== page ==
Pivotal Knowledge Base


How to rotate jvm.stdout without restarting Tomcat under vFabric Enterprise Ready Server (ERS) (2008409_draft)

How to rotate jvm.stdout without restarting Tomcat under vFabric Enterprise Ready Server (ERS) (2008409_draft)


The messages that are logged in jvm.stdout are system error messages from the JVM. By default the jvm.stdout file under ERS isn't rotated and may grow very large. To keep this from happening, how can the log be rotated, without having to stop the server? There are some solutions, but the possibilities vary by platform.



The unfortunate answer on this platform is that it's not possible to do this in a supported fashion; the service wrapper used under ERS has no rotation options. Users are encouraged to:
  1. Investigate swallowOutput to minimize output to this file (only server startup/shutdown messages should remain).
  2. Rotate manually during a restart.
  3. Switch to something using a newer wrapper, such as tc Server or Apache Tomcat.


Modify tomcat_startup.sh to pipe JVM output through cronolog (or similar, like rotatelogs):
    1. Obtain the freeware from http://www.cronolog.org/; compile and copy the executable to a convenient location.
    2. Save a copy of the original tomcat_startup.sh.
    3. Modify tomcat_startup.sh to have server commands send JVM output through cronolog. For example:

$catalina_command start >> $server_dir/logs/jvm.stdout 2>&1 &
echo $! > $server_dir/logs/tomcat.pid
$catalina_command stop >> $server_dir/logs/jvm.stdout 2>&1


$catalina_command start 2>&1 | cronolog $server_dir/logs/%Y%m%d.jvm.stdout &
jobs -p > $server_dir/logs/tomcat.pid
$catalina_command stop 2>&1 | cronolog $server_dir/logs/%Y%m%d.jvm.stdout &

Whenever the expanded filename is changed, the log will be rotated. In this example, the log would rotate every 24 hours as the day of the filename changes.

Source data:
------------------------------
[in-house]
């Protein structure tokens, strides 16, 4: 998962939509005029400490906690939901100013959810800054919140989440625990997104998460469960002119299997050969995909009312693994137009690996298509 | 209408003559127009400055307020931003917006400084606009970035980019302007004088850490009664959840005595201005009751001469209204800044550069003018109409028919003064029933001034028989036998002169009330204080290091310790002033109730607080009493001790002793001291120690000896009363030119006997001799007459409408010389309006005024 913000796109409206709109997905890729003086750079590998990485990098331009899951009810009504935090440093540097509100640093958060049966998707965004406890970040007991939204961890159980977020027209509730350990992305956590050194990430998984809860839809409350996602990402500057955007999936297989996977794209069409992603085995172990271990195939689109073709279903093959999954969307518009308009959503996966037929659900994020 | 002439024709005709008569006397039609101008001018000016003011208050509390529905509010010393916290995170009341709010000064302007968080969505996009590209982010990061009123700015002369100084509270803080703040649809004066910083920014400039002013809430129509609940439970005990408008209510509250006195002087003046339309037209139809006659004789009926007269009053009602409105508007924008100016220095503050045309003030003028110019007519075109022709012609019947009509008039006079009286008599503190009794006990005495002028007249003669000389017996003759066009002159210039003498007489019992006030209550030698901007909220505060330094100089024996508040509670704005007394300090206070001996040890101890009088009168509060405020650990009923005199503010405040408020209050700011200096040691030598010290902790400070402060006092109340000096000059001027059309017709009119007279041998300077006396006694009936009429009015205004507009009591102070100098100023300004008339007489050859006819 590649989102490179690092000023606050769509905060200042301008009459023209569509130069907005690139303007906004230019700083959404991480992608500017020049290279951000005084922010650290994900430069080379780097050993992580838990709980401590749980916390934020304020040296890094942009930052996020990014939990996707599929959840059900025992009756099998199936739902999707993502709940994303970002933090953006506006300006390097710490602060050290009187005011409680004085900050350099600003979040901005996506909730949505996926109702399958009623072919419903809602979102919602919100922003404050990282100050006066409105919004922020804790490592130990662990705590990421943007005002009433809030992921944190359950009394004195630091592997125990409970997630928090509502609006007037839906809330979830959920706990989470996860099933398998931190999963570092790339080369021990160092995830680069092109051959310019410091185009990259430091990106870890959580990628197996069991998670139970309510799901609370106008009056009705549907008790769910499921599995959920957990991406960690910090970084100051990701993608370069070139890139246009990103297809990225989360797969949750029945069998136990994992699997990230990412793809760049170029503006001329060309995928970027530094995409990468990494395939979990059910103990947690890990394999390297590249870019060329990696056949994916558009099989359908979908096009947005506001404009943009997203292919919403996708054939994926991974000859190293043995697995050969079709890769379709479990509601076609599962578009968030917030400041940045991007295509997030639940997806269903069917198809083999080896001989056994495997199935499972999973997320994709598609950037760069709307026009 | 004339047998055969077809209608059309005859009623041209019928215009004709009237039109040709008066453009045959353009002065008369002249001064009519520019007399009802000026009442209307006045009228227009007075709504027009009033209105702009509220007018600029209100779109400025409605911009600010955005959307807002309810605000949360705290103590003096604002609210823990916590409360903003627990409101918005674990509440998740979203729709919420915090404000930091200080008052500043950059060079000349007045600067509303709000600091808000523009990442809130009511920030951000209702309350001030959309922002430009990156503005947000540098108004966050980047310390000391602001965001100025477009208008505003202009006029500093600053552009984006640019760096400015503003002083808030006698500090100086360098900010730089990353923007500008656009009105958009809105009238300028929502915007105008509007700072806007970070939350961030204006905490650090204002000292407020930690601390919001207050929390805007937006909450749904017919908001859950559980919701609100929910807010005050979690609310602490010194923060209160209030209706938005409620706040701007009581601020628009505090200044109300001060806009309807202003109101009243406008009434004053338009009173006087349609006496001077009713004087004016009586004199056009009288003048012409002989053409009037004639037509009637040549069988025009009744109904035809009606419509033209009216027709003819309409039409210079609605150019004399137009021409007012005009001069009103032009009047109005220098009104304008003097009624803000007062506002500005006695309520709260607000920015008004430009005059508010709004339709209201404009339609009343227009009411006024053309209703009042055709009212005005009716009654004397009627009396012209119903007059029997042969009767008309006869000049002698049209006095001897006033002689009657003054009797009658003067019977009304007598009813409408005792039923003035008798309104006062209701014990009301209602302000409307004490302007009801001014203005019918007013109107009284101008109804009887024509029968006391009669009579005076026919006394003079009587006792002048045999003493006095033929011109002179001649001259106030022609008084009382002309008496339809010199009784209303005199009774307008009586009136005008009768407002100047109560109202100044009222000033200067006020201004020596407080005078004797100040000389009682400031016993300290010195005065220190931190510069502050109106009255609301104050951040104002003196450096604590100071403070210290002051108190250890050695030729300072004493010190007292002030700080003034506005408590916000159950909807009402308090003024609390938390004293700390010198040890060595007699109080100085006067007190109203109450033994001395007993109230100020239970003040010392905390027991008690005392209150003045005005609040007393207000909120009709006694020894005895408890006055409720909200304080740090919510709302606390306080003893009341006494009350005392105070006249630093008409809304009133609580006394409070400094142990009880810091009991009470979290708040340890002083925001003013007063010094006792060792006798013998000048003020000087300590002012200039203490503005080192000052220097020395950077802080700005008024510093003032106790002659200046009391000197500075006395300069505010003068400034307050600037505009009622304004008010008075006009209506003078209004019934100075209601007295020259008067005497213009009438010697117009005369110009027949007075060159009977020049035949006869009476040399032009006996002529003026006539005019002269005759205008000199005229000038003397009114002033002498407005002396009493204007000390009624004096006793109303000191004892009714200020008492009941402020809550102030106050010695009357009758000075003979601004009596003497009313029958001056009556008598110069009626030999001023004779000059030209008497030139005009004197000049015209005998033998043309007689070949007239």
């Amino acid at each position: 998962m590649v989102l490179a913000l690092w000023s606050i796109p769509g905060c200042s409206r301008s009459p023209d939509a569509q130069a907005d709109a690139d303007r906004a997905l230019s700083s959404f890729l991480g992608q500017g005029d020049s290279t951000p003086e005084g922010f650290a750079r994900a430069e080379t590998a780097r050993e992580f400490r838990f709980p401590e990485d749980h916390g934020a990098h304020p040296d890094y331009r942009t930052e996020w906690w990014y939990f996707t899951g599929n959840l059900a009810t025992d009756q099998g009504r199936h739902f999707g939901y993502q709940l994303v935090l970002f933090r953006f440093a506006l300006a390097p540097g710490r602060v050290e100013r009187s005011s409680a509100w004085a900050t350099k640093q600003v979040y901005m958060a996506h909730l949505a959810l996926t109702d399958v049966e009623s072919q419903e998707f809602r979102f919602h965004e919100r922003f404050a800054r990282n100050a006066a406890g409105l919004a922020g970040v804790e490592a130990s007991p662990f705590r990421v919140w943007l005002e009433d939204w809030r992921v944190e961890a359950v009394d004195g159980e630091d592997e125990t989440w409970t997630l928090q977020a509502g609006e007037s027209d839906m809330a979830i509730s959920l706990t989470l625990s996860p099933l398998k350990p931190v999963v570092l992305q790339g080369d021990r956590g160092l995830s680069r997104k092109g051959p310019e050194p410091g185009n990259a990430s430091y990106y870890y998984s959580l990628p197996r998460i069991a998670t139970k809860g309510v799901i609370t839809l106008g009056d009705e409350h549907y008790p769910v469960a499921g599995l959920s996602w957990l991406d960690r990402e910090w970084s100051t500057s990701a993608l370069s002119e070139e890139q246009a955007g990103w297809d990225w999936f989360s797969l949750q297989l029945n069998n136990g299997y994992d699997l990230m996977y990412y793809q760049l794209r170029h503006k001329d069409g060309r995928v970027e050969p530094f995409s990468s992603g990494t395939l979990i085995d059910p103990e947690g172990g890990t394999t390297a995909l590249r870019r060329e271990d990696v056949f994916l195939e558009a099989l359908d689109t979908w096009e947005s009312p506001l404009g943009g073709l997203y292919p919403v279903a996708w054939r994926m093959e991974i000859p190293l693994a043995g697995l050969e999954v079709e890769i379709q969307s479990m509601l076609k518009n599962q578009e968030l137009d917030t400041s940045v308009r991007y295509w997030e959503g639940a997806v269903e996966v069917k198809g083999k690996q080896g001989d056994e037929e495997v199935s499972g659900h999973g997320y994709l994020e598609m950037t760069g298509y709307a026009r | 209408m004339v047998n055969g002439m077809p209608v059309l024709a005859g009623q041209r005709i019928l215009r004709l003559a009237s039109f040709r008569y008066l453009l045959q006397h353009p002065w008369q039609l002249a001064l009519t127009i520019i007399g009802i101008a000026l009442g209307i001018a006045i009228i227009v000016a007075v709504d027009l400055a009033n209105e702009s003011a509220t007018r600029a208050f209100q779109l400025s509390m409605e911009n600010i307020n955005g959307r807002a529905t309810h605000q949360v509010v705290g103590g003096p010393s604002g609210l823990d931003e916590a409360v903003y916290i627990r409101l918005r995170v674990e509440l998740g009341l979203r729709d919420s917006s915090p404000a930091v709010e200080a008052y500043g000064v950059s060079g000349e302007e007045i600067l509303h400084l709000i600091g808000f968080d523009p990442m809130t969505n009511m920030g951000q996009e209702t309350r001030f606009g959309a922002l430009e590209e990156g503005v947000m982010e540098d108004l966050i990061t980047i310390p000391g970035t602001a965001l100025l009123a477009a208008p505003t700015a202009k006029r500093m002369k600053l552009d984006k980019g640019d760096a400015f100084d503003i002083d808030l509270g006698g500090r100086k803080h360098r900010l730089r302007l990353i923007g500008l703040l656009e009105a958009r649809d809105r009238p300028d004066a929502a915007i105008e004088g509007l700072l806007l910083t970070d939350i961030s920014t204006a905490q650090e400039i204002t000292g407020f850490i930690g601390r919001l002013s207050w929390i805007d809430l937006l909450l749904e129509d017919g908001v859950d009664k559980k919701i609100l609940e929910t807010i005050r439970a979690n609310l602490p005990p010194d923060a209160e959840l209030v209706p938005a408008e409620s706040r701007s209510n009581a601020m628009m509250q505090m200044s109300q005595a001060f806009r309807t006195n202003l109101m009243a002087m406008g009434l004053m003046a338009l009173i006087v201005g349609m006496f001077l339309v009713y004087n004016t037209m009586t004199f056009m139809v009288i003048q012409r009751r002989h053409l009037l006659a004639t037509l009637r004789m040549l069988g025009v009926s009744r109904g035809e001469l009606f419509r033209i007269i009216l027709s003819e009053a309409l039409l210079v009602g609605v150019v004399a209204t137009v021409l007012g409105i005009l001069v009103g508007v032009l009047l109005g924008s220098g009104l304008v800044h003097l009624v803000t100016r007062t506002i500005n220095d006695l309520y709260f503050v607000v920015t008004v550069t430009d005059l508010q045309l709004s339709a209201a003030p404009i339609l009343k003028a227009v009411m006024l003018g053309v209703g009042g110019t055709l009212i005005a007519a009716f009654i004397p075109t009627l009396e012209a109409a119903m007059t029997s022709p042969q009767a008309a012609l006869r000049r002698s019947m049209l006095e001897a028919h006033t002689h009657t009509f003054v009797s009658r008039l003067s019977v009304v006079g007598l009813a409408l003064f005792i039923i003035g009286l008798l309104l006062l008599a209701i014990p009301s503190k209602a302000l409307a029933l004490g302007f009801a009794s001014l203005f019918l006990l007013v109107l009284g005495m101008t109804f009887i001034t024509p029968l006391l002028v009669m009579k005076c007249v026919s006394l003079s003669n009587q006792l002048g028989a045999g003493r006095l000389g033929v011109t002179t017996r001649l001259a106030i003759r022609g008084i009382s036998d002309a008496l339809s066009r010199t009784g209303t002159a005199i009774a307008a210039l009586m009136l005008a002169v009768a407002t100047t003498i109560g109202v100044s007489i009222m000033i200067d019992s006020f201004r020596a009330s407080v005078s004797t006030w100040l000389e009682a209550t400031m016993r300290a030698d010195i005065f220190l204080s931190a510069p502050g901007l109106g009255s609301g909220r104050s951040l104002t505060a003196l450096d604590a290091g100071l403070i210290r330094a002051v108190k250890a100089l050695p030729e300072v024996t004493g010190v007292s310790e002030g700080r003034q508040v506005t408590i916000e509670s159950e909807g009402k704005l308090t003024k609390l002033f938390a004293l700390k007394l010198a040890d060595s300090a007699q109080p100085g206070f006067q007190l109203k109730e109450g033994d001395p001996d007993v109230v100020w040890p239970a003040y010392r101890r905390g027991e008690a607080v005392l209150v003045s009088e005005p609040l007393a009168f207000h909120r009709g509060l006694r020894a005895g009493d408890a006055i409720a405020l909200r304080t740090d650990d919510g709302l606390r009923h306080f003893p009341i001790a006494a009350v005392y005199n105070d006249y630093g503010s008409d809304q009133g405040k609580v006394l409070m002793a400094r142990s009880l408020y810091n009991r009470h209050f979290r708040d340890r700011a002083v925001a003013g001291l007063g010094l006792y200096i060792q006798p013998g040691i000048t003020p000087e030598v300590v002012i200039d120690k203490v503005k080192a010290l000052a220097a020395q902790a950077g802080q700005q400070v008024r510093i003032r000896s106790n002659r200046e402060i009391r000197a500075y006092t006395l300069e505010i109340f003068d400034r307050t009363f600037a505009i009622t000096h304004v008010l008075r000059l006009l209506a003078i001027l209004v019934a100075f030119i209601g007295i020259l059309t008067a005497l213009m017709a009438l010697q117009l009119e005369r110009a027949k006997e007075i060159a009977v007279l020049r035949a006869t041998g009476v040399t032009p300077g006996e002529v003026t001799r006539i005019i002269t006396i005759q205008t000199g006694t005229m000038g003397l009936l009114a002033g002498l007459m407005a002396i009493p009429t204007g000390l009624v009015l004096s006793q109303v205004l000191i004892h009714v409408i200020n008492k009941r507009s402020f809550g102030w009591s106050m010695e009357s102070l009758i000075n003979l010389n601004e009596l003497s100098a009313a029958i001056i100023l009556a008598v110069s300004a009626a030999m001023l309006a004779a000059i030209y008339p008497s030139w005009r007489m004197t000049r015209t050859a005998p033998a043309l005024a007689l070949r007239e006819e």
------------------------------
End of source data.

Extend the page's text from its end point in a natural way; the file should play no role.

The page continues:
In the second line above, the tomcat.pid capture (used for stopping the JVM later) is changed to jobs -p because $! contains the PID of cronolog, not the JVM process. This specific method is only verified for Linux; the general approach may work for other OSes, but you may need another way to capture the JVM PID.


The following method of re-creating the log file works properly only under Solaris:
    1. cp jvm.stdout jvm.stdout.save
    2. touch jvm.stdout.standby
    3. mv jvm.stdout.standby jvm.stdout
Note that with a very active log it's possible to lose some log entries between step 1 and 3.

Other approaches

The best solution may be to keep from logging here in the first place. Since most of the content that causes jvm.stdout to grow is from applications, use swallowOutput to minimize output to this file. Application output should go to application-specific logs (which are already rotated) and only server-wide messages should remain (usually just from startup/shutdown).

Another solution to investigate is logrotate, available for most Unix-like OSes, which can be run in a cron job to rotate files without modifying how they are written at all. This blog entry gives a Tomcat rotation example using the copytruncate option on Linux; another good blog entry is this collection of tips.
©VMware 2013


Powered by Zendesk